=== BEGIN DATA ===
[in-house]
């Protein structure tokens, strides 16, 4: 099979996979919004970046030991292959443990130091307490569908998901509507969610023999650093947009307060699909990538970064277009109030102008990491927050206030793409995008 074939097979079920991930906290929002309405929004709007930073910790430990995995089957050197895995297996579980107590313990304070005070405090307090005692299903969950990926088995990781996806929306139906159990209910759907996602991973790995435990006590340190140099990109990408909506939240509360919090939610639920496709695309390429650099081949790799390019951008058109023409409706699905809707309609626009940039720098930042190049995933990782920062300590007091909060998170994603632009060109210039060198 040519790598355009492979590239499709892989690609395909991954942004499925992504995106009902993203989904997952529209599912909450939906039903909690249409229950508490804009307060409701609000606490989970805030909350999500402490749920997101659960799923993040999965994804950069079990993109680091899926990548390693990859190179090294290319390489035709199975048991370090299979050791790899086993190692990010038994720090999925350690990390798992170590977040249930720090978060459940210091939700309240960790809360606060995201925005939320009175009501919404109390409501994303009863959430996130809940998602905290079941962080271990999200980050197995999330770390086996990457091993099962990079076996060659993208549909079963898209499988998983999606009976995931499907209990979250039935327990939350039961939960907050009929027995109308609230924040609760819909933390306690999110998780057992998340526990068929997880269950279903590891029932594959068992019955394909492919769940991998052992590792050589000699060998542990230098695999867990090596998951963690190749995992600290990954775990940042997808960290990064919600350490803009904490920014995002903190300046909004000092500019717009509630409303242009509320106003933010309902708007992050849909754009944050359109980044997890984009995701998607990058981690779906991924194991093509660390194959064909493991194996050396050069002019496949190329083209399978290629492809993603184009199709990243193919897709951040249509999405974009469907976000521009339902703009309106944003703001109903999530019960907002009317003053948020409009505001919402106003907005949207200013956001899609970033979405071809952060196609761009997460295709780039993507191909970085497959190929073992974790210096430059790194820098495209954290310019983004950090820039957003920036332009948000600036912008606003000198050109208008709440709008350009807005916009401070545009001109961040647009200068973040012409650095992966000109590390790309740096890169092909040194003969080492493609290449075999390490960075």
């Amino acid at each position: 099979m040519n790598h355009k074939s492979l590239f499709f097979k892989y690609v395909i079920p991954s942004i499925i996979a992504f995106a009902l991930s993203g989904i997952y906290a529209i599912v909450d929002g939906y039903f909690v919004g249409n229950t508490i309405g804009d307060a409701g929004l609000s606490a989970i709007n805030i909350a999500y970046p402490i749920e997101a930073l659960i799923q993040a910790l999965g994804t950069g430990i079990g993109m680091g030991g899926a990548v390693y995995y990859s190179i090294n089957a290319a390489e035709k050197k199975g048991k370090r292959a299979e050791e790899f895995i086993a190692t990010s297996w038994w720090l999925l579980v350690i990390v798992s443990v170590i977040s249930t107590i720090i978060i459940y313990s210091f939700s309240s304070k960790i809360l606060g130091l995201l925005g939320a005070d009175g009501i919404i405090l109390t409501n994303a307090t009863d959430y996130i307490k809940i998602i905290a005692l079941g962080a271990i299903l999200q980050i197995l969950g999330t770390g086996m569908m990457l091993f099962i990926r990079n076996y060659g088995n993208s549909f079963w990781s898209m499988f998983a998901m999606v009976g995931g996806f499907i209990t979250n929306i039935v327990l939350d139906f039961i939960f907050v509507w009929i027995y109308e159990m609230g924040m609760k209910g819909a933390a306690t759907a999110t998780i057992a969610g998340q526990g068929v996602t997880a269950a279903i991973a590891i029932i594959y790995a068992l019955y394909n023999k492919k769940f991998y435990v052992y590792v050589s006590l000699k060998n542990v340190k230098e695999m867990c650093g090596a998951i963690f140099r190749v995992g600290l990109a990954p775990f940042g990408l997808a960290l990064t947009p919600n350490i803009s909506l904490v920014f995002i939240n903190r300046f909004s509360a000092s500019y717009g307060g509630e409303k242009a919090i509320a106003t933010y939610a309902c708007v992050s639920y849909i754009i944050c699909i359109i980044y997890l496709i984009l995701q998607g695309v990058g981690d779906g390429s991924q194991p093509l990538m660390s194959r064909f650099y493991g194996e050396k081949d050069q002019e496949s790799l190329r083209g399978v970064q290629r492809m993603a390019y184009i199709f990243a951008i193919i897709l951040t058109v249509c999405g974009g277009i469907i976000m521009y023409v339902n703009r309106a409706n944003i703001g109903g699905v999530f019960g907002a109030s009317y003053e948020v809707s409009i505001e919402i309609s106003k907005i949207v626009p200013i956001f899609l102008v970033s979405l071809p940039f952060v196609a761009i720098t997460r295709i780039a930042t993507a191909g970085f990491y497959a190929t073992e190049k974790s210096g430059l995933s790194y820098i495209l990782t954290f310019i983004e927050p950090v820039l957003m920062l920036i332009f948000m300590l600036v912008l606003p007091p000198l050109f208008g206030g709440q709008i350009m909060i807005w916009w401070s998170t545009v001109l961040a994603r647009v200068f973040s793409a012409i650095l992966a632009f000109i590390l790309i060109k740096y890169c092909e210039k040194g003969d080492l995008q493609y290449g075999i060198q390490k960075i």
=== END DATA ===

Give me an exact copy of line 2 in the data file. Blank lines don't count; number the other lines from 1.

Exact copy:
């Protein structure tokens, strides 16, 4: 099979996979919004970046030991292959443990130091307490569908998901509507969610023999650093947009307060699909990538970064277009109030102008990491927050206030793409995008 074939097979079920991930906290929002309405929004709007930073910790430990995995089957050197895995297996579980107590313990304070005070405090307090005692299903969950990926088995990781996806929306139906159990209910759907996602991973790995435990006590340190140099990109990408909506939240509360919090939610639920496709695309390429650099081949790799390019951008058109023409409706699905809707309609626009940039720098930042190049995933990782920062300590007091909060998170994603632009060109210039060198 040519790598355009492979590239499709892989690609395909991954942004499925992504995106009902993203989904997952529209599912909450939906039903909690249409229950508490804009307060409701609000606490989970805030909350999500402490749920997101659960799923993040999965994804950069079990993109680091899926990548390693990859190179090294290319390489035709199975048991370090299979050791790899086993190692990010038994720090999925350690990390798992170590977040249930720090978060459940210091939700309240960790809360606060995201925005939320009175009501919404109390409501994303009863959430996130809940998602905290079941962080271990999200980050197995999330770390086996990457091993099962990079076996060659993208549909079963898209499988998983999606009976995931499907209990979250039935327990939350039961939960907050009929027995109308609230924040609760819909933390306690999110998780057992998340526990068929997880269950279903590891029932594959068992019955394909492919769940991998052992590792050589000699060998542990230098695999867990090596998951963690190749995992600290990954775990940042997808960290990064919600350490803009904490920014995002903190300046909004000092500019717009509630409303242009509320106003933010309902708007992050849909754009944050359109980044997890984009995701998607990058981690779906991924194991093509660390194959064909493991194996050396050069002019496949190329083209399978290629492809993603184009199709990243193919897709951040249509999405974009469907976000521009339902703009309106944003703001109903999530019960907002009317003053948020409009505001919402106003907005949207200013956001899609970033979405071809952060196609761009997460295709780039993507191909970085497959190929073992974790210096430059790194820098495209954290310019983004950090820039957003920036332009948000600036912008606003000198050109208008709440709008350009807005916009401070545009001109961040647009200068973040012409650095992966000109590390790309740096890169092909040194003969080492493609290449075999390490960075």